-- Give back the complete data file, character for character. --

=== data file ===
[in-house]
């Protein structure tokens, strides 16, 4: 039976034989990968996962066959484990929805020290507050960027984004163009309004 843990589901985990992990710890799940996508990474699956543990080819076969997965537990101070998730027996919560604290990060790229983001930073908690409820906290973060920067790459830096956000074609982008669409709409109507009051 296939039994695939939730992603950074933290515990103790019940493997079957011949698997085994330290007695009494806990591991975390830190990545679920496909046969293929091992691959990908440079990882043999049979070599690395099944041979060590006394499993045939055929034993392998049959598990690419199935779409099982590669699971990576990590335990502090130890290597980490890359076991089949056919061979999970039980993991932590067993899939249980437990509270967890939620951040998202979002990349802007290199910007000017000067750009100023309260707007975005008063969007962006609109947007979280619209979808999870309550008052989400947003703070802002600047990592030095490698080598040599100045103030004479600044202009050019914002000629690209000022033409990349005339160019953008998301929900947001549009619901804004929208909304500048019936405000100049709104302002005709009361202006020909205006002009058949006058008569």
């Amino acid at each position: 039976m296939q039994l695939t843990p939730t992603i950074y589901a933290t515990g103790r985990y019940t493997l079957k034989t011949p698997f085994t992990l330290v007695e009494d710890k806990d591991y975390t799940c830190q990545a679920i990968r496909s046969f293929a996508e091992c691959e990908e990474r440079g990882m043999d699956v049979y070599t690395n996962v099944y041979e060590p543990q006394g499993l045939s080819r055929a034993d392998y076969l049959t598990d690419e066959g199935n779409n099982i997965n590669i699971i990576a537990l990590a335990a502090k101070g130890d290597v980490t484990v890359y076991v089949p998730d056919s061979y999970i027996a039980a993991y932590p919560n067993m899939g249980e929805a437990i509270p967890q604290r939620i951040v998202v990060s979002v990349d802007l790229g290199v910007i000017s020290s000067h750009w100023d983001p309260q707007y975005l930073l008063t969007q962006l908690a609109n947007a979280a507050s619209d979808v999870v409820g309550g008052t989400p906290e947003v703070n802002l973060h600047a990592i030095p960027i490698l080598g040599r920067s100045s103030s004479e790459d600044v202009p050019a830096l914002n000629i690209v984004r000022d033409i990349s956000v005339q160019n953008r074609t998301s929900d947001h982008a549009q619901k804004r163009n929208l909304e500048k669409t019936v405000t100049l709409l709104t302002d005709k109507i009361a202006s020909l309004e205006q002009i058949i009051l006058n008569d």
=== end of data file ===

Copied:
[in-house]
């Protein structure tokens, strides 16, 4: 039976034989990968996962066959484990929805020290507050960027984004163009309004 843990589901985990992990710890799940996508990474699956543990080819076969997965537990101070998730027996919560604290990060790229983001930073908690409820906290973060920067790459830096956000074609982008669409709409109507009051 296939039994695939939730992603950074933290515990103790019940493997079957011949698997085994330290007695009494806990591991975390830190990545679920496909046969293929091992691959990908440079990882043999049979070599690395099944041979060590006394499993045939055929034993392998049959598990690419199935779409099982590669699971990576990590335990502090130890290597980490890359076991089949056919061979999970039980993991932590067993899939249980437990509270967890939620951040998202979002990349802007290199910007000017000067750009100023309260707007975005008063969007962006609109947007979280619209979808999870309550008052989400947003703070802002600047990592030095490698080598040599100045103030004479600044202009050019914002000629690209000022033409990349005339160019953008998301929900947001549009619901804004929208909304500048019936405000100049709104302002005709009361202006020909205006002009058949006058008569």
């Amino acid at each position: 039976m296939q039994l695939t843990p939730t992603i950074y589901a933290t515990g103790r985990y019940t493997l079957k034989t011949p698997f085994t992990l330290v007695e009494d710890k806990d591991y975390t799940c830190q990545a679920i990968r496909s046969f293929a996508e091992c691959e990908e990474r440079g990882m043999d699956v049979y070599t690395n996962v099944y041979e060590p543990q006394g499993l045939s080819r055929a034993d392998y076969l049959t598990d690419e066959g199935n779409n099982i997965n590669i699971i990576a537990l990590a335990a502090k101070g130890d290597v980490t484990v890359y076991v089949p998730d056919s061979y999970i027996a039980a993991y932590p919560n067993m899939g249980e929805a437990i509270p967890q604290r939620i951040v998202v990060s979002v990349d802007l790229g290199v910007i000017s020290s000067h750009w100023d983001p309260q707007y975005l930073l008063t969007q962006l908690a609109n947007a979280a507050s619209d979808v999870v409820g309550g008052t989400p906290e947003v703070n802002l973060h600047a990592i030095p960027i490698l080598g040599r920067s100045s103030s004479e790459d600044v202009p050019a830096l914002n000629i690209v984004r000022d033409i990349s956000v005339q160019n953008r074609t998301s929900d947001h982008a549009q619901k804004r163009n929208l909304e500048k669409t019936v405000t100049l709409l709104t302002d005709k109507i009361a202006s020909l309004e205006q002009i058949i009051l006058n008569d």